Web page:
6. Inspect contact points for excessive wear, pitting or burning. Inspect breaker arm spring for cracks and rubbing block for wear or looseness.
    7. Inspect breaker plate assembly for looseness which would permit tipping or rattling of the base plate. Normally it is unnecessary to disassemble this unit; however, if it is very dirty it may be disassembled for cleaning and inspection. Remove stop washer and shims from base plate post, remove :retainer washer from base plate hub and separate the parts. See figure 10-75.
    1950 Buick Breaker Plate Disassembled

    1950 Buick Breaker Plate Disassembled

    When reassembling the breaker plate, saturate the felt washer with 10W engine oil, then install base plate on support plate. Place the small side spring in recess in support plate so that the two points will be between the ends of retainer washer when installed. This spring helps to prevent side play of base plate. In some assemblies two retainer washers are used, depending on production tolerances.. Place fibre, spring, shim and stop washers on base plate post in the order named. See figure 10-75.

    1. Whether breaker plate has been disassembled or not, attach a scale and check the pull required to move the base plate on the support plate. The pull should not exceed 16 ounces nor be less than 8 ounces. See figure 10-76.
    1950 Buick Checking Tension on Base Plate

    1950 Buick Checking Tension on Base Plate

    If pull is less than 8 ounces add shim washers to base plate post between the stop and spring washers. If pull exceeds 16 ounces remove shim washers as required. This assembly tension is very important in preventing tipping of base plate and controlling the amount of friction opposing rotation of the base plate on the support plate.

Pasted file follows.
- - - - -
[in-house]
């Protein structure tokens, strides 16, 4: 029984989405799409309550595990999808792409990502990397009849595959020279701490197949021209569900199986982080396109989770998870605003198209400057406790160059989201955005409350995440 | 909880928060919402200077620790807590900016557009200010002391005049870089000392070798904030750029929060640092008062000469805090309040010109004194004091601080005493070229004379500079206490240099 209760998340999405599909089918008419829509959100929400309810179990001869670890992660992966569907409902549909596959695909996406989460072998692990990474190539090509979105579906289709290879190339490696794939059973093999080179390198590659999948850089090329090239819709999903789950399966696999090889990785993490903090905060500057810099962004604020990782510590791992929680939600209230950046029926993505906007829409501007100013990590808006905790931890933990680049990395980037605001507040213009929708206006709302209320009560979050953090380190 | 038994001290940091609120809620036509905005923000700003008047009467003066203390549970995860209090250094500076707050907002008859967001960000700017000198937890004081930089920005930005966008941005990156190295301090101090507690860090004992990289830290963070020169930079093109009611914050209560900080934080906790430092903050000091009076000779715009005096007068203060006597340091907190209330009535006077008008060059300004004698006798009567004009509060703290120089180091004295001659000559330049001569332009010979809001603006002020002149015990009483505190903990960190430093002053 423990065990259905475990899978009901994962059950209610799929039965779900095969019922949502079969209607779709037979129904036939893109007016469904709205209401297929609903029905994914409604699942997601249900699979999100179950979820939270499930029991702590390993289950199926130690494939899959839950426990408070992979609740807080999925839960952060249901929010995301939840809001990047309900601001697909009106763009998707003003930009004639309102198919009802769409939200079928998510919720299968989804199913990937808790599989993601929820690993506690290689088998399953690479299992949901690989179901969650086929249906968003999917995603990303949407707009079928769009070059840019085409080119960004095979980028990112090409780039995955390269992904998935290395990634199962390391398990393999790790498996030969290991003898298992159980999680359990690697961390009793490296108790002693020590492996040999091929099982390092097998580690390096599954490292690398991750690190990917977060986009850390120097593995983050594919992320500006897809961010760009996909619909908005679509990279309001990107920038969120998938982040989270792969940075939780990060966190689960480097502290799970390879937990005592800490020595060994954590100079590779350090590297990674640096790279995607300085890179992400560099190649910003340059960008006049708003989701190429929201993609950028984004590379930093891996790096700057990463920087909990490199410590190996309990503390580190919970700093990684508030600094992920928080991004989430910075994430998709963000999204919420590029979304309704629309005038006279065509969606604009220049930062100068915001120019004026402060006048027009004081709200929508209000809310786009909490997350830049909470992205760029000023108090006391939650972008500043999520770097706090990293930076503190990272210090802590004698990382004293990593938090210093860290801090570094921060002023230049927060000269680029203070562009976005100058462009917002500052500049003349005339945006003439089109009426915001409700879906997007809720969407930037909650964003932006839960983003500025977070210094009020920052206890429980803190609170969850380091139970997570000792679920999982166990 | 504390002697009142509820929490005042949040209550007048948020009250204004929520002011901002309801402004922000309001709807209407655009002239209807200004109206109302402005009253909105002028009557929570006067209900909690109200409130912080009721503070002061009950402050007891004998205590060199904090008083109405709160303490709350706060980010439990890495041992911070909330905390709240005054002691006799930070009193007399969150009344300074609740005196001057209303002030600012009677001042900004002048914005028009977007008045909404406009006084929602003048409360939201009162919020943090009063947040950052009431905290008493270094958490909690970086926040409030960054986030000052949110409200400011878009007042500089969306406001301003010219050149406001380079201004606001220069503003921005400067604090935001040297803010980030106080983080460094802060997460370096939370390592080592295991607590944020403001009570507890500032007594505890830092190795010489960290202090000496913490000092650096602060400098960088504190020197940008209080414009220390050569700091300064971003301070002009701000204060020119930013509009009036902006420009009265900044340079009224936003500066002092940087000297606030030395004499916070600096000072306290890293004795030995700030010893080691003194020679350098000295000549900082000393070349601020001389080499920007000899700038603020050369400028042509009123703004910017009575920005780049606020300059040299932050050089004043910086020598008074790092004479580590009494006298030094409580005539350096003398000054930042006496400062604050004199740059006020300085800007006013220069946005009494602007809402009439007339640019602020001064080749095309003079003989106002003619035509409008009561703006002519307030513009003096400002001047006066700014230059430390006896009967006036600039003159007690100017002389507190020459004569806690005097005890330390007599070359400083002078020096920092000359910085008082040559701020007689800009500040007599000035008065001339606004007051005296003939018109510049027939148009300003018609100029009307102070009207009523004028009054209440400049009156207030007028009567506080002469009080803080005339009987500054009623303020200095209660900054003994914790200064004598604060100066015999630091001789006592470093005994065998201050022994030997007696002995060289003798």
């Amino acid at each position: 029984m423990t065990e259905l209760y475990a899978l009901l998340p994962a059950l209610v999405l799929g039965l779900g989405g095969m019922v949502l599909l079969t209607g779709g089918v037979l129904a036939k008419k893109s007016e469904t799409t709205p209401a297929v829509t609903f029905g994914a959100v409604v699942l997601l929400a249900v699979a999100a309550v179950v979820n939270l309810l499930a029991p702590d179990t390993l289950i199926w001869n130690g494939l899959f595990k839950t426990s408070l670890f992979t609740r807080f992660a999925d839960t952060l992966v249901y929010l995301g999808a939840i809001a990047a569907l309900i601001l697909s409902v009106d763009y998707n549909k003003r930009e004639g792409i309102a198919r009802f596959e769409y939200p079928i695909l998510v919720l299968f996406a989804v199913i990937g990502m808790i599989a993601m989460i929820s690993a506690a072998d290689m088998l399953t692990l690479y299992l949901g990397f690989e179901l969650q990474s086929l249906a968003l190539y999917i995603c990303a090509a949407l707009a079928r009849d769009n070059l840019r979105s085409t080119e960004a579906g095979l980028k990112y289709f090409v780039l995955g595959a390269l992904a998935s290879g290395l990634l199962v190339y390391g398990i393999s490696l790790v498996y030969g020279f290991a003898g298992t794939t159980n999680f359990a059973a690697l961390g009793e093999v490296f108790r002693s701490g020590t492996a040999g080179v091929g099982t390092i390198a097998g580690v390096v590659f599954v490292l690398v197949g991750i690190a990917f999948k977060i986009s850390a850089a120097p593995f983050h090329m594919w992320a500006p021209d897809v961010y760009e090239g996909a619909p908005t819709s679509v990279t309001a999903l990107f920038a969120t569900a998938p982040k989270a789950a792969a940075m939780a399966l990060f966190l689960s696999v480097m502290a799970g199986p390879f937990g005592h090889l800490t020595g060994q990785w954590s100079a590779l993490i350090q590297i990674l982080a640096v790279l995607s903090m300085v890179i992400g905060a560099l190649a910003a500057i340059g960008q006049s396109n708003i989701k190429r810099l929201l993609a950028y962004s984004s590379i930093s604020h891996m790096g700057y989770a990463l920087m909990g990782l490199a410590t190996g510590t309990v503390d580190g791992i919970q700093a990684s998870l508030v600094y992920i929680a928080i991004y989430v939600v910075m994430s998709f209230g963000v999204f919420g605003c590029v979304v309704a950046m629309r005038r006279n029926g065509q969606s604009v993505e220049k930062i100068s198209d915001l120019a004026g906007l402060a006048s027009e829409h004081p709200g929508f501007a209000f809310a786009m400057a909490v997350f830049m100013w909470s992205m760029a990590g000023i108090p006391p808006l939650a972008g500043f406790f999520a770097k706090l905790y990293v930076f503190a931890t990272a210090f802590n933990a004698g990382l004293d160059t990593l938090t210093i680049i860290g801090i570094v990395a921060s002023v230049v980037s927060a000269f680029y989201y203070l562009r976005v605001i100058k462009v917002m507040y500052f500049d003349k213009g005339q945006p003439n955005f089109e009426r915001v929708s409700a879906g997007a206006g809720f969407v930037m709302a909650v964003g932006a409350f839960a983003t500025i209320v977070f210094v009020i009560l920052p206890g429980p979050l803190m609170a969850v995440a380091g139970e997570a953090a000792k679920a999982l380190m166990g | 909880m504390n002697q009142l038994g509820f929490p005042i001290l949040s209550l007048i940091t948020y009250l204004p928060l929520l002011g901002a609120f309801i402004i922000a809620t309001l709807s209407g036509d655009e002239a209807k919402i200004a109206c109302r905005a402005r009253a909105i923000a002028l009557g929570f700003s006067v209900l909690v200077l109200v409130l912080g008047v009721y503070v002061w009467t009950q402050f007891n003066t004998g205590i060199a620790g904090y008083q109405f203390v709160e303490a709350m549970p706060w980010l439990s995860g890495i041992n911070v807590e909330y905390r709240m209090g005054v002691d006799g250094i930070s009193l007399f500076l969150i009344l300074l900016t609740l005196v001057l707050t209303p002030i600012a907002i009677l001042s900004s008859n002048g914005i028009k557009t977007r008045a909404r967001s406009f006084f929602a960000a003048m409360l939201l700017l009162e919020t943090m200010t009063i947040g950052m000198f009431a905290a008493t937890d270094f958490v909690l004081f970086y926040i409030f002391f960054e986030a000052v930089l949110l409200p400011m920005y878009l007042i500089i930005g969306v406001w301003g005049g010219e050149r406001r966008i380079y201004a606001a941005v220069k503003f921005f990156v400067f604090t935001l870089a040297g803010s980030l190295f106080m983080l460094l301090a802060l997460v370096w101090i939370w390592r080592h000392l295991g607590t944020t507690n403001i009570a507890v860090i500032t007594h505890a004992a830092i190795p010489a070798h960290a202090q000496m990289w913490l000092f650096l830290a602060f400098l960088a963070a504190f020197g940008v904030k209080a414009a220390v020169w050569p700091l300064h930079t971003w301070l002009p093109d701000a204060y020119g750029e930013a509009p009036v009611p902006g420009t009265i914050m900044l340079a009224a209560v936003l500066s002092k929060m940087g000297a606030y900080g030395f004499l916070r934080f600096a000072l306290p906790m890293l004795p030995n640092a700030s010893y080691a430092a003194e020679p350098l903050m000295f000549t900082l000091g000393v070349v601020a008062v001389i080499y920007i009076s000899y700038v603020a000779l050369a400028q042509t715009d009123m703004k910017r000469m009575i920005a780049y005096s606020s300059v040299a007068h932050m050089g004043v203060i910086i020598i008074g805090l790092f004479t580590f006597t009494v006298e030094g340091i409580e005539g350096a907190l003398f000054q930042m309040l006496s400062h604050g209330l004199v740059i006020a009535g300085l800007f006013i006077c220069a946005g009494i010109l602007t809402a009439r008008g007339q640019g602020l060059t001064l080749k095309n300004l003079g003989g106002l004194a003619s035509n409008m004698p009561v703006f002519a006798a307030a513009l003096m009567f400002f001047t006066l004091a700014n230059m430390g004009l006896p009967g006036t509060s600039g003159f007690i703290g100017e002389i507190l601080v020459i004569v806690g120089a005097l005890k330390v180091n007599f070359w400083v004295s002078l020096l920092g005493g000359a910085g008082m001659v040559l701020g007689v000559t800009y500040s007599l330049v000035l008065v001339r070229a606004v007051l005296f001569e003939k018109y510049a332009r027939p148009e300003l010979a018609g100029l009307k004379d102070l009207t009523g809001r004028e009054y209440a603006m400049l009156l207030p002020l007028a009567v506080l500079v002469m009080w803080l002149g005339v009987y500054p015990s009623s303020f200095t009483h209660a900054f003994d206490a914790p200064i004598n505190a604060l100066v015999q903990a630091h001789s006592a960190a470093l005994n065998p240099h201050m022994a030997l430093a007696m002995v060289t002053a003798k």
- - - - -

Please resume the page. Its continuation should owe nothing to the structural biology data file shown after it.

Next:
1. If contact points are to be replaced, assemble contact support, breaker arm and condenser, install on breaker plate, then align points and adjust breaker arm spring tension as described in paragraph 10-46, steps 4 through 8. Set contact support out to limit of lock screw hole. Attach condenser to breaker plate.
    2. Replace all distributor parts that are not in good condition. If the gear, shaft, or housing requires replacement, proceed with subparagraph d; otherwise proceed with subparagraph e.

    Replacement of 1950 Buick Distributor Gear, Shaft, or Housing

    1. Remove flathead screw and spring from housing to relieve pressure on the felt plug which bears against distributor shaft.
    2. Grind or file off the peened-over head of gear pin and drive pin out.
    3. Remove gear, shim washer and thrust washer from shaft, then remove shaft and plate assembly and thrust washer from housing.
    4. When shaft and plate assembly is installed in housing place one thrust washer between weight plate and housing. A shaft shim washer of proper thickness must be placed between the lower thrust washer and gear to provide .002″ to .007″ end play in shaft when gear is installed. Shim washers are furnished in .005″ and .010″ thicknesses.
    5. Peen over the head of gear pin after installation of shaft is completed, then recheck end play.

    Assembly of 1950 Buick Distributor

    1. Place advance weights over pins on shaft weight plate. Install cam over shaft with advance cam between the weights and with the stop pin in hole in weight plate. Install advance weight springs on pins. NOTE: One light and one heavy spring are used.
    2. Place plate over weights with ridged side down against weights. Install locks and nuts and bend tongue of locks up against nuts. See figure 10-77.
    1950 Buick Installation of Advance Weights, Cam, Springs and Plate

    1950 Buick Installation of Advance Weights, Cam, Springs and Plate

  • Place breaker plate assembly in housing and attach it with three screws and lock washers. Two of these screws also attach the cap retainer springs and supports, and one screw also attaches the breaker plate ground lead.